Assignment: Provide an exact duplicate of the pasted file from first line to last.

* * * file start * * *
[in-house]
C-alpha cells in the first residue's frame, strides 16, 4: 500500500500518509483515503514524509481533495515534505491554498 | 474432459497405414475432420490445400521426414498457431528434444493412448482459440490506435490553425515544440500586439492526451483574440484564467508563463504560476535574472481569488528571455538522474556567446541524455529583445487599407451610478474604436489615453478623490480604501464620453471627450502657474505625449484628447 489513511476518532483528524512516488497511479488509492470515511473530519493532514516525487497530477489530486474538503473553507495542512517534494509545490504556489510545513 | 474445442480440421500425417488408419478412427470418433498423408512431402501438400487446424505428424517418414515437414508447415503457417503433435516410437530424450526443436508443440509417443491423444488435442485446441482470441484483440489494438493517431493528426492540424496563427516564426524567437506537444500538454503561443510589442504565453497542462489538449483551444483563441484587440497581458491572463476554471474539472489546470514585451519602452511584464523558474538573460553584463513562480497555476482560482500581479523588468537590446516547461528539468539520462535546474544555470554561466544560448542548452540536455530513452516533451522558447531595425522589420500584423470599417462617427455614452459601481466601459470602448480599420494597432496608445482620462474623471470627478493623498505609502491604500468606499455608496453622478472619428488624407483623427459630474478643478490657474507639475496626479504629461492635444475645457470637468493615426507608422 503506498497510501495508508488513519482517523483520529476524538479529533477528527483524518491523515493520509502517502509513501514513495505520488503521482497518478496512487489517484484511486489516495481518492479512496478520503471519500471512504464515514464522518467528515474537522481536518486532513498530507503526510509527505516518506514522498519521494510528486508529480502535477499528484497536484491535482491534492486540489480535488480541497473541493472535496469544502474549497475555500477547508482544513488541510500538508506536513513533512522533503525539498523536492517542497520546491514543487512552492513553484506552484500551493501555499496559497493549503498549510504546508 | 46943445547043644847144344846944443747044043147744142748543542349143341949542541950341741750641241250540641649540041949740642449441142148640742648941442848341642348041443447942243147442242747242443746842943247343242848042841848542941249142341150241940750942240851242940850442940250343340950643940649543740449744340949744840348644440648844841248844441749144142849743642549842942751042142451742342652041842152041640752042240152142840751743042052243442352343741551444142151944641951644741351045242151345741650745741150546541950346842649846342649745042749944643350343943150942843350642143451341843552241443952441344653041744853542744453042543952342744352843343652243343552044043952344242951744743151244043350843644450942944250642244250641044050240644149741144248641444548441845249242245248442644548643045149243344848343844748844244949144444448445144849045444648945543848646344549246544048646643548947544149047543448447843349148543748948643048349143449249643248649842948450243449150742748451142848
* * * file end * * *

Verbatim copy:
[in-house]
C-alpha cells in the first residue's frame, strides 16, 4: 500500500500518509483515503514524509481533495515534505491554498 | 474432459497405414475432420490445400521426414498457431528434444493412448482459440490506435490553425515544440500586439492526451483574440484564467508563463504560476535574472481569488528571455538522474556567446541524455529583445487599407451610478474604436489615453478623490480604501464620453471627450502657474505625449484628447 489513511476518532483528524512516488497511479488509492470515511473530519493532514516525487497530477489530486474538503473553507495542512517534494509545490504556489510545513 | 474445442480440421500425417488408419478412427470418433498423408512431402501438400487446424505428424517418414515437414508447415503457417503433435516410437530424450526443436508443440509417443491423444488435442485446441482470441484483440489494438493517431493528426492540424496563427516564426524567437506537444500538454503561443510589442504565453497542462489538449483551444483563441484587440497581458491572463476554471474539472489546470514585451519602452511584464523558474538573460553584463513562480497555476482560482500581479523588468537590446516547461528539468539520462535546474544555470554561466544560448542548452540536455530513452516533451522558447531595425522589420500584423470599417462617427455614452459601481466601459470602448480599420494597432496608445482620462474623471470627478493623498505609502491604500468606499455608496453622478472619428488624407483623427459630474478643478490657474507639475496626479504629461492635444475645457470637468493615426507608422 503506498497510501495508508488513519482517523483520529476524538479529533477528527483524518491523515493520509502517502509513501514513495505520488503521482497518478496512487489517484484511486489516495481518492479512496478520503471519500471512504464515514464522518467528515474537522481536518486532513498530507503526510509527505516518506514522498519521494510528486508529480502535477499528484497536484491535482491534492486540489480535488480541497473541493472535496469544502474549497475555500477547508482544513488541510500538508506536513513533512522533503525539498523536492517542497520546491514543487512552492513553484506552484500551493501555499496559497493549503498549510504546508 | 46943445547043644847144344846944443747044043147744142748543542349143341949542541950341741750641241250540641649540041949740642449441142148640742648941442848341642348041443447942243147442242747242443746842943247343242848042841848542941249142341150241940750942240851242940850442940250343340950643940649543740449744340949744840348644440648844841248844441749144142849743642549842942751042142451742342652041842152041640752042240152142840751743042052243442352343741551444142151944641951644741351045242151345741650745741150546541950346842649846342649745042749944643350343943150942843350642143451341843552241443952441344653041744853542744453042543952342744352843343652243343552044043952344242951744743151244043350843644450942944250642244250641044050240644149741144248641444548441845249242245248442644548643045149243344848343844748844244949144444448445144849045444648945543848646344549246544048646643548947544149047543448447843349148543748948643048349143449249643248649842948450243449150742748451142848